A large meta-analysis of 3068 chronic hepatitis C patients from North America, Europe and Australia showed that genotype 3 was associated with steatosis, not fibrosis; multivariate analysis identified steatosis and the level of inflammatory activity on histopathology as independent predictors of disease [28]. While a direct viral association seems lacking or unclear, some studies have identified a link between higher grades of steatosis and higher rates of fibrosis [27].

While the precise pathogenic mechanisms of genotype 3-mediated steatosis are still unclear, genotype 3 appears to modulate host lipid metabolism and transportation within hepatocytes via three mechanisms: microsomal triglyceride transfer protein; sterol regulatory element-binding protein 1c; and peroxisome proliferator-associated receptor-α [29]. Through these pathways, it is thought that intrahepatic fat sequestration or steatosis impairs the response to treatment in patients with fatty liver [25]. In a large national study of 7248 eligible subjects, the use of statins (n=3334) was significantly associated with better SVR rates after antiviral therapy and lower progression of liver fibrosis and incidence of HCC [30].

HCV/human immunodeficiency virus (HIV) coinfection

Coinfection with HIV and HCV-3 is relatively common. According to a meta-analysis of over 780 studies, the global prevalence of HCV/HIV coinfection was estimated to be about 6% [31]. In the US and Western Europe, the prevalence of coinfection is approximately 10-30% [32,33]. Coinfection with HCV-3 increases the risk of chronicity while producing a higher viral load and an inability to mount a CD4/CD8 mediated T-cell immune response [34]. Coinfection has also been associated with an accelerated progression of liver fibrosis and a reduced SVR to interferon-based regimens [35-37]. However, antiretroviral therapy has been shown to ease the progression of HCV-associated liver injury and fibrosis by reducing HIV-related inflammation and immune dysfunction, and limiting infectivity [38-41]. Additionally, HCV treatment in coinfected patients has been associated with a reduction in the frequency of death, HIV progression, liver-related events, and reduced hazards of diabetes mellitus and possibly chronic renal failure [42,43]. Since HIV accelerates the natural history of HCV and liver-related complications, it is recommended that all coinfected patients be treated for chronic HCV, except those whose life expectancy is less than a few years and will not be remediated by treatment [44].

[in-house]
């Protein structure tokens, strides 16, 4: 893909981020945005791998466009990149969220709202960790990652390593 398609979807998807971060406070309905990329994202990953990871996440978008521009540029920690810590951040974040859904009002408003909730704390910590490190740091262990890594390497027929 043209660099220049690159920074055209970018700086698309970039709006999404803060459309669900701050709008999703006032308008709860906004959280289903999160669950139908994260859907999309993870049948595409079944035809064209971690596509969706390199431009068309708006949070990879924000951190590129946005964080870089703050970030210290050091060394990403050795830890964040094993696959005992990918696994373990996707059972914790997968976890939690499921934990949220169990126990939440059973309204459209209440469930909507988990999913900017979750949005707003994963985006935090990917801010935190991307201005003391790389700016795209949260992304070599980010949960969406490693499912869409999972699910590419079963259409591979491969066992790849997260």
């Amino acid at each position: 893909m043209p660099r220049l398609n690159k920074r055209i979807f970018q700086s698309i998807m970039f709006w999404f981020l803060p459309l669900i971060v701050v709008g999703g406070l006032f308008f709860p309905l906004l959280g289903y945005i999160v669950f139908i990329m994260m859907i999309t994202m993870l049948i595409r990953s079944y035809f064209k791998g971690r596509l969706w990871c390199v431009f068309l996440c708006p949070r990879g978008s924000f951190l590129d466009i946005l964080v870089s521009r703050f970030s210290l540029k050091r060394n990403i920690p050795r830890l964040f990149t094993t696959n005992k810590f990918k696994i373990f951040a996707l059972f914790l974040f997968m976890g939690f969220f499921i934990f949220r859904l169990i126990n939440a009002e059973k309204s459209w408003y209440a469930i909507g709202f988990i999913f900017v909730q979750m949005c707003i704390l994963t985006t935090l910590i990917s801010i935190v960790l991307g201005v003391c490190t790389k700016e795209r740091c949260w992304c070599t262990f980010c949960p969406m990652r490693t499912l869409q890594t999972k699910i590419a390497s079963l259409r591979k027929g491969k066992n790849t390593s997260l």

Hyperlipidemia, diabetes mellitus or IR

Lipid metabolism is intimately involved in the molecular mechanisms of the HCV infectious cycle. HCV replication influences and depends upon cholesterol uptake and efflux through different lipoprotein receptors during its entry into the host’s cells [45]. Very low-density lipoprotein-associated proteins, including apolipoprotein (apo)B, apoE and microsomal triglyceride transfer proteins, have been shown to play a crucial role in the formation of infectious HCV particles, especially pertaining to genotype 3 [46]. HCV can bind low-density lipoprotein (LDL) receptors and lead to intracellular lipid deposition [47]. Patients infected with genotype 3 tend to have hypocholesterolemia and hypobetalipoproteinemia, which may account for the direct effect of the virus on lipid metabolism [48]. It appears that HCV-3 also selectively interferes with the late cholesterol pathway, a phenomenon that appears to disappear with SVR [23]. Interestingly, high LDL levels tends to predict SVR in patients treated with interferon and ribavirin (RBV) [49]. Since LDL receptors are involved in HCV entry into hepatocytes, higher LDL levels may decrease the number of LDL receptors on the cell membrane, thus decreasing cellular infectivity [49].